The photographs on this post are ones snapped early this morning in the course of one of my other jobs – helping to moor ships at a nearby NATO fuel storage depot. In many ways it is a strange job for me- dealing with military and quasi-military oil guzzlers, not to mention the fact that I have worked in offices for most of my life, so this kind of work is a real departure. I do it because my friend and neighbour, whose working boat I help to crew, asked me to, and also because I love being outdoors, even at all hours and in all weathers. I also love being so close to these marine steel monsters.
In this photograph, we have just taken lines from the ship to small platforms known as ‘dolphins’ (for reasons unknown to me) and now the winches on the tanker are taking in tension. It is a moment of transition, in which the ships normal habitat – the open sea – is replaced by a half-way place, tethered to the shore.
It is a tenuous link, but I was reminded once again this morning, of the nature of liminality.
Liminality is a state of transition between one stage and the next, especially between major stages in one’s life or during a rite of passage.
The concept of liminality was first developed and is used most often in the science of anthropology (the study of human origins, behavior, and culture). In a general sense, liminality is an in-between period, typically marked by uncertainty.
Liminal spaces remind us of our impermanence and the proximity of a close state of ‘otherness’. That is why many of us feel the spiritual urgency of cliff edges, of shorelines, of boundaries of all kinds. Authentic spirituality is often concerned not with the peaceful here and now as we might have hoped and expected it to, but rather with the process of change, which happens constantly, whether we like it or not.
I would go further than this and suggest that we also mistakenly equate spirituality with self-improvement or self-actualisation, and as such the change we hope and expect is centred on our own achievments or ego strengths. Whilst these might well be a useful by-product, I do not think that they should ever be our primary goal- certainly not for the Jesus kind of Spirituality, which calls us towards the other, particularly the weak and the broken. Consider the ‘gifts of the Spirit’ which Paul talks about in Corinthians, which are all about relationality. Or the ‘fruit of the Spirit’ in the letter to Galatians, which are again prmarily understood in the way we connect with the other…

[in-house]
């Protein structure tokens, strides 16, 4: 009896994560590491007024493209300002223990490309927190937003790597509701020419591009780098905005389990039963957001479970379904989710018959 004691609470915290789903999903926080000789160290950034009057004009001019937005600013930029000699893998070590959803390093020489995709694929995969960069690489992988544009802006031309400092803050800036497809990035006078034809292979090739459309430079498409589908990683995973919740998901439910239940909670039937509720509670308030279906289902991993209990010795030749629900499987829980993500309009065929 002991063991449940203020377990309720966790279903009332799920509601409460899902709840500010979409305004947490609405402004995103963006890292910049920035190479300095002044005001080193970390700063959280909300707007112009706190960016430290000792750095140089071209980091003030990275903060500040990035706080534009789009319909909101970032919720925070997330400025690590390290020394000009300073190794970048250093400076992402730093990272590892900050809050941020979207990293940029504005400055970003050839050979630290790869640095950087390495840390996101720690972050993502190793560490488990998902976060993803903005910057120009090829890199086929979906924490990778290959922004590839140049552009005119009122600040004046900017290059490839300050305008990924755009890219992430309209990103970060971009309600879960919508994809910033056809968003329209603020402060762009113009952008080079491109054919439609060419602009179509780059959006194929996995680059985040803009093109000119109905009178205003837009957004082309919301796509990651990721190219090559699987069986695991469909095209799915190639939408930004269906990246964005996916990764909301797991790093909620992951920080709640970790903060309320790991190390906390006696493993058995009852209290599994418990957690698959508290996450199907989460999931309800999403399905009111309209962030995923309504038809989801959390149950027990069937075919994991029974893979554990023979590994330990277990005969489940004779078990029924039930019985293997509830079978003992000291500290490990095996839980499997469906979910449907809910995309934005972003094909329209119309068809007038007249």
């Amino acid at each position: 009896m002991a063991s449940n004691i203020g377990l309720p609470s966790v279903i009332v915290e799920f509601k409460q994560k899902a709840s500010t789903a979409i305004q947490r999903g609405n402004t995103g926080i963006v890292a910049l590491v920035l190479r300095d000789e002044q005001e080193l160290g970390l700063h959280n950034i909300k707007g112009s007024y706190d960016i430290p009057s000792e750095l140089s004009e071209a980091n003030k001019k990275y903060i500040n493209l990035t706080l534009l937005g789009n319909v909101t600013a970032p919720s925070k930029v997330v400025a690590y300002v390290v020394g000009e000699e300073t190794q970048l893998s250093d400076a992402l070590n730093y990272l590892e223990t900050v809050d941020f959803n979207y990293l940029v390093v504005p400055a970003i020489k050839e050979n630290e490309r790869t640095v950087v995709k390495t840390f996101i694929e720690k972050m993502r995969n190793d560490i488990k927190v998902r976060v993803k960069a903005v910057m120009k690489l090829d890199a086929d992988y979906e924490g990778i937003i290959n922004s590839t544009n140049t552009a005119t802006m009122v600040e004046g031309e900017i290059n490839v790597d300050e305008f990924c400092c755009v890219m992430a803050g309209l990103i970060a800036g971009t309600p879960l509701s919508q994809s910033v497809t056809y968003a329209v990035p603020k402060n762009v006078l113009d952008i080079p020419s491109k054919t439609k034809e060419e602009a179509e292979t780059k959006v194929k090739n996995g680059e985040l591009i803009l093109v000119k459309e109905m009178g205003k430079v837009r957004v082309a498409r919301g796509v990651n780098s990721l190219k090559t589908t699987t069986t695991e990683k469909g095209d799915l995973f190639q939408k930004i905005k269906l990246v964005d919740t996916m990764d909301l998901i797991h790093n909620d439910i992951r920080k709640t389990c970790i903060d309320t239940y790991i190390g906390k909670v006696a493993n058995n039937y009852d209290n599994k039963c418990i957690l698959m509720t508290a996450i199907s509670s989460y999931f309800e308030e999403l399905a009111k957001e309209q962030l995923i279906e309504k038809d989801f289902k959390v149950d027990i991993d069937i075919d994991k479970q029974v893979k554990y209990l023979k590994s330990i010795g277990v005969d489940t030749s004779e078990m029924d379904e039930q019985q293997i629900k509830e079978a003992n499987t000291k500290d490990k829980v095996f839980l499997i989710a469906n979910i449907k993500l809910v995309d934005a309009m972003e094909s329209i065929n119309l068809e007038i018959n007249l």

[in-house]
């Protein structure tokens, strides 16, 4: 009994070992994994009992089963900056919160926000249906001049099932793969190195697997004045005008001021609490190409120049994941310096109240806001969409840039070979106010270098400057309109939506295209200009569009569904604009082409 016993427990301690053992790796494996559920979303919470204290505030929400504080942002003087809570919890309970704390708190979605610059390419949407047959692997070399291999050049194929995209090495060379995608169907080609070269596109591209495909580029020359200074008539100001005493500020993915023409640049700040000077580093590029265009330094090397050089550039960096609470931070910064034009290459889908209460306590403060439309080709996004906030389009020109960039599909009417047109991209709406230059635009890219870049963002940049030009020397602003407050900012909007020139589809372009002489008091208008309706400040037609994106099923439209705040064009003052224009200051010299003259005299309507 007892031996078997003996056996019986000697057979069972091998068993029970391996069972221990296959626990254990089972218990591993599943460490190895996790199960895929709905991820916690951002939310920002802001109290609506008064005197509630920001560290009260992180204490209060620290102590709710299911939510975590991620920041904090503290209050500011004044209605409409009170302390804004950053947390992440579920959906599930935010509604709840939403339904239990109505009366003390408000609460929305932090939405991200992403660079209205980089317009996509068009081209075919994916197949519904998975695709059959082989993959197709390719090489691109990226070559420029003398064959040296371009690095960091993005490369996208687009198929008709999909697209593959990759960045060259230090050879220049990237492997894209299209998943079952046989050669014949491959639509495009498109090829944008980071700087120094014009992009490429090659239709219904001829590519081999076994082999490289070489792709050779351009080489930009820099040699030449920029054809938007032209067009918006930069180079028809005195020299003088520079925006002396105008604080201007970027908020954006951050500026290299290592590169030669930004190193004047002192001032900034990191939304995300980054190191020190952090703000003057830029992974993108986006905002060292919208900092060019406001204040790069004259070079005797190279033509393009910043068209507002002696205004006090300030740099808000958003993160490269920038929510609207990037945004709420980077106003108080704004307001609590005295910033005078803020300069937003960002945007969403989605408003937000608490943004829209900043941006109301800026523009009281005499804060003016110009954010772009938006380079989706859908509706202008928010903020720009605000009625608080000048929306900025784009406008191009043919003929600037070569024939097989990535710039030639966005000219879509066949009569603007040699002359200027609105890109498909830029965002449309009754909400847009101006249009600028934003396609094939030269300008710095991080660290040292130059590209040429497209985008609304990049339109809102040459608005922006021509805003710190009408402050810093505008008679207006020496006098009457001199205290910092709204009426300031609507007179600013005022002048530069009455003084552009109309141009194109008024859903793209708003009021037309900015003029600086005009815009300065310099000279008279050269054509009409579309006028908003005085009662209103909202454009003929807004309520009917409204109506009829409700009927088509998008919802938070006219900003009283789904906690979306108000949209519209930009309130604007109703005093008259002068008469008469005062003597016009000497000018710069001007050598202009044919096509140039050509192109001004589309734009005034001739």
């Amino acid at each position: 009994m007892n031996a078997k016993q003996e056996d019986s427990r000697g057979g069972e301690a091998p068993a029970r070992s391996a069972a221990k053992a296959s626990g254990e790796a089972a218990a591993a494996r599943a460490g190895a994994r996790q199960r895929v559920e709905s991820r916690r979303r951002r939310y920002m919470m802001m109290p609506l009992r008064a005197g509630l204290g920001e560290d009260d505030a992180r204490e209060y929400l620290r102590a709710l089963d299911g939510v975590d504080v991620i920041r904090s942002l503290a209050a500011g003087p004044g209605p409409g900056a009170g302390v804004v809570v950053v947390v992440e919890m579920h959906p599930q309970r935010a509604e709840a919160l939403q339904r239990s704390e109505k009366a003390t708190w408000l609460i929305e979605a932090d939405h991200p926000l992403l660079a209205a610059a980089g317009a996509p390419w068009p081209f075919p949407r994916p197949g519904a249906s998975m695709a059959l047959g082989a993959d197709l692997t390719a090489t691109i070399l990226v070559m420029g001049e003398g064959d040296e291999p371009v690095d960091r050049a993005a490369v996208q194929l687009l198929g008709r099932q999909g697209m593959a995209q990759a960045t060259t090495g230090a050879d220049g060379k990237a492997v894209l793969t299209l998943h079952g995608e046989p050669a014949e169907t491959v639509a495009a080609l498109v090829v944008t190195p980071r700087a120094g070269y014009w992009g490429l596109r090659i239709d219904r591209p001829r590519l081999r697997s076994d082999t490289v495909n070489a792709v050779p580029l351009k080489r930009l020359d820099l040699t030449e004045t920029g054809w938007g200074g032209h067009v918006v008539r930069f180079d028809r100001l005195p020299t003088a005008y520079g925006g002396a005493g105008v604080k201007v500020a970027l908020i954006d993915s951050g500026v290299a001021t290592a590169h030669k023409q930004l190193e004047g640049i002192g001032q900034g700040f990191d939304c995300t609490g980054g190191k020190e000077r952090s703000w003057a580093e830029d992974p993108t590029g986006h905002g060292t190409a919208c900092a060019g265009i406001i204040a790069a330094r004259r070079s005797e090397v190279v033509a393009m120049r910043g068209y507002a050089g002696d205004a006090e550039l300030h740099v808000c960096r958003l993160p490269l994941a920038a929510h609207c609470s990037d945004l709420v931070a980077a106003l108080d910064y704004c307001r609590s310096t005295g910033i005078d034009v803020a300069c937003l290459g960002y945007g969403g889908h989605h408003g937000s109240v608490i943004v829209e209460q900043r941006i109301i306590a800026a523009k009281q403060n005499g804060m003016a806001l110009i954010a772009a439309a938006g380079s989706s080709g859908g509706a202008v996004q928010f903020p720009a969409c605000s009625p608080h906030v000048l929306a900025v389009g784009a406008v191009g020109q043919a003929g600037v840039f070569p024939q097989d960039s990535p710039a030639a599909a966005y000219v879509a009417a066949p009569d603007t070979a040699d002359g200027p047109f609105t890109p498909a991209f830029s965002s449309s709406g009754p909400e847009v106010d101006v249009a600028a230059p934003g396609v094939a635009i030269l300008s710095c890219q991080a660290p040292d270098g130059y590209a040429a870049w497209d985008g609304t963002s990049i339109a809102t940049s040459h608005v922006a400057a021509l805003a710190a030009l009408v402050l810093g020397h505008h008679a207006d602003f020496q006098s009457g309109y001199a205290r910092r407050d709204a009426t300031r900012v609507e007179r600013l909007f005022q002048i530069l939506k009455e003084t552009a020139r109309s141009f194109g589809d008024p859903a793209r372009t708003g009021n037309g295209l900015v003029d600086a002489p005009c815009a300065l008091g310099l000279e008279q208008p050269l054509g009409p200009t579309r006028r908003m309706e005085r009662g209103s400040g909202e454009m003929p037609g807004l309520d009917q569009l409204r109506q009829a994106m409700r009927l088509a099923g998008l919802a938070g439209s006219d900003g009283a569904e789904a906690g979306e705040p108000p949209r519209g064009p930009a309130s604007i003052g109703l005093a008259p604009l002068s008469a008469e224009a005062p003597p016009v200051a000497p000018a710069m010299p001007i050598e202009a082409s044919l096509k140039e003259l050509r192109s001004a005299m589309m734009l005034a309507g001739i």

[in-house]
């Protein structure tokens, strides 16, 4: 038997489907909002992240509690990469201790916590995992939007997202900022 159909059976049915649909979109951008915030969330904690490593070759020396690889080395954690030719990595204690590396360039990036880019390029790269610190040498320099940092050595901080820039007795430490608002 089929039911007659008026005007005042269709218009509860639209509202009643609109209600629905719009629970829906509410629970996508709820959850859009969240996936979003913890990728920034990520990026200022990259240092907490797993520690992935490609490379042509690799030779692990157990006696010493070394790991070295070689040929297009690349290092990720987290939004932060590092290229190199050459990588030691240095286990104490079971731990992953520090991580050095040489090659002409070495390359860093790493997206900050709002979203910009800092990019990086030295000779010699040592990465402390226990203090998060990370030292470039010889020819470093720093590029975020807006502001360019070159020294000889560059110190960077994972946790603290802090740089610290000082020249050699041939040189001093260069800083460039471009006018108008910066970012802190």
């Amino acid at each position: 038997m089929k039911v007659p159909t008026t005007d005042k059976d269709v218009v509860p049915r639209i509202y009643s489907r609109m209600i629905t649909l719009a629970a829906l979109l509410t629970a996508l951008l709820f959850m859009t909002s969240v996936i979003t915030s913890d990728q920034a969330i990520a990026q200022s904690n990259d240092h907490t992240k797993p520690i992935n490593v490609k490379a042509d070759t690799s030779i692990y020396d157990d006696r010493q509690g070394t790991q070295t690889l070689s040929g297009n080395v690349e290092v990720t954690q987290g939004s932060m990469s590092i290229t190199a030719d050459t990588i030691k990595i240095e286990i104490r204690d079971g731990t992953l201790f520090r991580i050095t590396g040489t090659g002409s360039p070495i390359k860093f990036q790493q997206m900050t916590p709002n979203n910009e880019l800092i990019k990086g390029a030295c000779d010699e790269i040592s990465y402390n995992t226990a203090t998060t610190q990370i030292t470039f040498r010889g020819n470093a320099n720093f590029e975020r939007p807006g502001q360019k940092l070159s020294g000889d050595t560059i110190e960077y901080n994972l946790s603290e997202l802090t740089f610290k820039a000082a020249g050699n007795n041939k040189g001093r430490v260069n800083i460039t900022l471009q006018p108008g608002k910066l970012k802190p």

But back to this liminality thing and hopefully how it might to connect to the hopefulness of Advent.
I mentioned in an earlier post my mothers health. She is now in a nursing home recieving palliative care in the last period of her life. You could say that she is in the most liminal state possible to imagine. We talk about this, she and I. I ask her if she is frightened, and mostly she is not. We talk about the firm belief she has that death is about transition, not termination. She is ill and weary and ready for the next, most of the time. At other times, she feels drawn back and held in the place by all those lines tied to her own ‘dolphins’.
We are not only this.
We have no proof of this, of course. Those who have tried to objectively prove God or the Great Beyond have always failed. However, perhaps we do have some clues that pose intriguing questions that are not easy to dismiss. A few months ago, I listened to this. Subsequently I read this book;
I don’t want to say too much about what I encountered in listening to the podcast/reading the book, except to say that it has changed something in me. Perhaps I am particularly receptive given my mothers situation, not to mention the recent death of my sister, but I challenge you to listen to the podcast yourself.
One thing is certain, in this season of waiting, change will unfold all around us. Eventually we too will face our own ultimate transition.
Between here and there, may you know peace.